A chill is in the air, we’ve had our first snow and holiday vacation requests are flowing — break out the hot chocolate because the holiday season is nigh upon us!
Not quite in the mood for turkey and gift wrap? Don’t worry, I’m not there yet either, though I know I’ll get festive in time for cornucopias and carols. If you’re like me and need a bit of help getting into an extra cheerful headspace, try easing into the season with the holiday we lovingly refer to locally as Arts Month.
Arts Month is a region-wide campaign across El Paso and Teller counties to raise the visibility and value of arts and culture in our community. Organized locally by the Cultural Office of the Pikes Peak Region (COPPeR), this is the 32nd year celebrating the season of Arts Month nationally.
You might recall COPPeR’s Deputy Director Angela Seals’ column from this month, in which she issued a challenge to readers to “have at least one new cultural experience with your family or friends during the month of October.”If you’re frantically flipping through the calendar and realizing you haven’t done anything artsy this month — don’t worry! Lucky for you, there are still two weeks left of colorful, lively and entertaining arts events happening in our community.
The monthlong celebration has been broken up into theme weeks: Week 1 highlighted the visual arts and week 2 introduced many to local theater and film. This week, enjoy a variety of events centered around poetry, prose and comedy works, or next week check out the local music and dance scene. Find more info and events at peakradar.com/artsmonth.
I’ll admit, it can feel a bit overwhelming looking up all the shows, exhibits, performances and displays I’d like to see, hear and experience in October. I’m working my way through a few I know I simply can’t miss! Below are a few of my Arts Month highlights:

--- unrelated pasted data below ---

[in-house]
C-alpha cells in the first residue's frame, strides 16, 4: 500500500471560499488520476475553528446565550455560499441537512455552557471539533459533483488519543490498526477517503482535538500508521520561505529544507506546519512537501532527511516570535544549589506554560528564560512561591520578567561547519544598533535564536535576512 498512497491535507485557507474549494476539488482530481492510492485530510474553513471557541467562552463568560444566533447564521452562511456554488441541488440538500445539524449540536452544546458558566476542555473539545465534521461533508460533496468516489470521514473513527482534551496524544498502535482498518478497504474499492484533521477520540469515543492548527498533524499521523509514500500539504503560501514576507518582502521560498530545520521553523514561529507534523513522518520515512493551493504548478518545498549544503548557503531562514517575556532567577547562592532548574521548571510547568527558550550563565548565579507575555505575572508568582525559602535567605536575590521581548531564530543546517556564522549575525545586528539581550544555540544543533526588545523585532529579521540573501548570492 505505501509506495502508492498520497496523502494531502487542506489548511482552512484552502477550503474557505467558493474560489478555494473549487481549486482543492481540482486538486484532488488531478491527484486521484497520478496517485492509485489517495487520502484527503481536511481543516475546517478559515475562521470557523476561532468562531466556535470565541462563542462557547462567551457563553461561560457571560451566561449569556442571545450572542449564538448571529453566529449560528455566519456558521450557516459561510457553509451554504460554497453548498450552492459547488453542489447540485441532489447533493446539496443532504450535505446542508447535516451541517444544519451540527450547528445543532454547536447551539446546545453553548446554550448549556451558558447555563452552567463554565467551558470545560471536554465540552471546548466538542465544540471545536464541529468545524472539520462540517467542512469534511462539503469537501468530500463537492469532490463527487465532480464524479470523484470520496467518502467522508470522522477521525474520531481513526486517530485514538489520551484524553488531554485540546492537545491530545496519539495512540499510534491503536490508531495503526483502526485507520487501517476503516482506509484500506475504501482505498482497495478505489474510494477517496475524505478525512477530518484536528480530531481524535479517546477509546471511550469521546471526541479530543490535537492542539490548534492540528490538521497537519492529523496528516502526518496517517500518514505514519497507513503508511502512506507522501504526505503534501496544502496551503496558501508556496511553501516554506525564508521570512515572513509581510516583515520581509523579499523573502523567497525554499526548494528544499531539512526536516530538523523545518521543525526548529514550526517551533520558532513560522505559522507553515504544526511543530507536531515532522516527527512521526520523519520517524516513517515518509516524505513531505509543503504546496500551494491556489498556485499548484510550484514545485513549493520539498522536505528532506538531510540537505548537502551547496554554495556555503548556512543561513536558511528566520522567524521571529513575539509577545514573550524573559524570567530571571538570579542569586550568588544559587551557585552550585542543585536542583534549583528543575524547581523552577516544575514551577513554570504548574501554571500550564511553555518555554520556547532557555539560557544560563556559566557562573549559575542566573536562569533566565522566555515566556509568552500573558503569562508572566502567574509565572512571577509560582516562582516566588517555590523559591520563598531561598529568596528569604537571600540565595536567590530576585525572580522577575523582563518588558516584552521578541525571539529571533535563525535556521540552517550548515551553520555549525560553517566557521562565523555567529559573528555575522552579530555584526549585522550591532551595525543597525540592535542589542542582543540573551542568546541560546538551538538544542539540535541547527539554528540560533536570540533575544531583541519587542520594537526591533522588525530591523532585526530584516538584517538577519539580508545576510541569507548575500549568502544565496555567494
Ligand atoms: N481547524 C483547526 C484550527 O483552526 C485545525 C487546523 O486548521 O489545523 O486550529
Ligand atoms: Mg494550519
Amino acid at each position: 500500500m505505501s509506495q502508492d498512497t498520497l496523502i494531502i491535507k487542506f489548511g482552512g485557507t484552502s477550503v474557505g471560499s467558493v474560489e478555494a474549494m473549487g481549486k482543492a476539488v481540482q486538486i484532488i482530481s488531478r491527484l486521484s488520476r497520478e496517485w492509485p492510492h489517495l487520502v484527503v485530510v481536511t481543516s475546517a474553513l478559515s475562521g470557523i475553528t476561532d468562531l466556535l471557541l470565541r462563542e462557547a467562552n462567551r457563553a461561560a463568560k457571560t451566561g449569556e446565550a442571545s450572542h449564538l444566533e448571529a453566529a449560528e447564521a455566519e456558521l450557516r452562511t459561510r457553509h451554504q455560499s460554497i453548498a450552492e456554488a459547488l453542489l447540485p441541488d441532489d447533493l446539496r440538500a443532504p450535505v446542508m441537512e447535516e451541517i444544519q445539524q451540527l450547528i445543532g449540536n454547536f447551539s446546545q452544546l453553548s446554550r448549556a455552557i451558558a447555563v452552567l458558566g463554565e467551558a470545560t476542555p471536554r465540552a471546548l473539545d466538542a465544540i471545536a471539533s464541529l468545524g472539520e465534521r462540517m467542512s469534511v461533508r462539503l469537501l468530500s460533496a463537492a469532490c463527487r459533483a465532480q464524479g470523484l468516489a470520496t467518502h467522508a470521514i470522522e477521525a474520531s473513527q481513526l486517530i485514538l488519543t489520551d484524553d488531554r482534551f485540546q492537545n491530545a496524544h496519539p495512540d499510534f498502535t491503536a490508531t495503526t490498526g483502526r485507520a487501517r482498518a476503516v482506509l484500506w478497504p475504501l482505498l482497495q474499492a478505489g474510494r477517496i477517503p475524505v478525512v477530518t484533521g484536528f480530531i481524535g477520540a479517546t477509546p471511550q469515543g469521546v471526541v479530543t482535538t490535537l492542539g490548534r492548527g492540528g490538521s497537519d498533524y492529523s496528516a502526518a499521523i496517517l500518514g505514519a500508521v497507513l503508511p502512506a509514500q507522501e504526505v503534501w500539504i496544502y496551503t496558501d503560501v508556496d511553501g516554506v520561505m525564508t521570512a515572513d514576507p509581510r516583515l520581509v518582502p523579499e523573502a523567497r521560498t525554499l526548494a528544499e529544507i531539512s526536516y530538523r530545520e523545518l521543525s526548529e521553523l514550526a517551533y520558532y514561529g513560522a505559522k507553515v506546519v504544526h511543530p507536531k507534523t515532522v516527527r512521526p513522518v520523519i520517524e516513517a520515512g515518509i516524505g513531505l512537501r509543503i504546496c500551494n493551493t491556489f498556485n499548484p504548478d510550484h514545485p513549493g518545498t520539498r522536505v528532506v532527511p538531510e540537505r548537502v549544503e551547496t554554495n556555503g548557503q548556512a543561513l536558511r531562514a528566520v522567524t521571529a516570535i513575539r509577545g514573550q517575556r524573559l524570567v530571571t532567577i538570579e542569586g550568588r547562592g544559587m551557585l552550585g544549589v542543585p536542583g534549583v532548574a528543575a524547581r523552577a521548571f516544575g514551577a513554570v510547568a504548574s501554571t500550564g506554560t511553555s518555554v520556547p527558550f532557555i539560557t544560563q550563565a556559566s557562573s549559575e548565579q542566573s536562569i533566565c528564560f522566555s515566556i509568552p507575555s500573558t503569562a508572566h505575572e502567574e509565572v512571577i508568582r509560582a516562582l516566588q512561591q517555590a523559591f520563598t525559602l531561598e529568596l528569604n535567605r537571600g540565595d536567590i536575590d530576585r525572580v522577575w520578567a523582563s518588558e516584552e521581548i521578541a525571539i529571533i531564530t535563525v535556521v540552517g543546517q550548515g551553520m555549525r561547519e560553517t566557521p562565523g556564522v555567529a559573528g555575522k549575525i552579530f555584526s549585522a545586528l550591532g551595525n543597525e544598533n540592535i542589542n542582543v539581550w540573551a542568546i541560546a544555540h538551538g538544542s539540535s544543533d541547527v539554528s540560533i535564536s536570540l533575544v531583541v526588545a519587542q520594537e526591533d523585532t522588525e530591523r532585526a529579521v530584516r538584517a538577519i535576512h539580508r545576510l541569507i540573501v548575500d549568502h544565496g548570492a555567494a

On Sept. 26, I attended a Colorado Springs City Council meeting where I heard a proclamation read announcing the local government’s support of arts month in our city. It was encouraging to see our city’s leaders acknowledge the economic and social impact a tradition like arts month has on our community and uphold its significance in front of a room full of media members and concerned citizens.
On Oct. 6, I attended the 10th Annual Business and Arts Lunch at the Antlers Hotel in downtown Colorado Springs. The lunch honored some of our top art supporters with beautiful sculpture awards and featured performances from a handful of local up-and-coming artists. From electric guitar solos to live Spanish music to clay collaging and acrobatic air flips on stilts, it was the most entertaining lunch I’ve had in a while.
Later that day, I also attended an artist’s talk at the Gallery of Contemporary Art 121 (GOCA) in downtown Colorado Springs. Four artists with pieces on display in the Great Expectations exhibit spoke on their creative process and took questions from the audience. I was especially excited to join a group of friends as we listened to local artist Elizabeth Selby — a dear friend of mine — detail her experiences growing up with a artist’s mind and finding ways to express herself in portraiture painting. For those of us who can’t fathom painting 3-times life size hauntingly beautiful portraits, it’s a gift to have a glimpse into the mind and soul of one who can. Great Expectations will be on display through Nov. 11 in GOCA 121.
All this artsing around this month even got my creative juices flowing a bit. I wouldn’t say I’m a particularly crafty gal, but I have been to the 8th Street Hobby Lobby three times this month browsing supplies for a few small projects and gifts I’ve felt inspired to work on. Perhaps it’s the chill in the air or the paint in my nostrils, but whatever it is, keep it coming.
Hannah Blick has lived in the Pikes Peak region for five years and enjoys exploring the many neighborhood haunts and side streets of southwest Colorado Springs. Send your feedback and column ideas to email@example.com.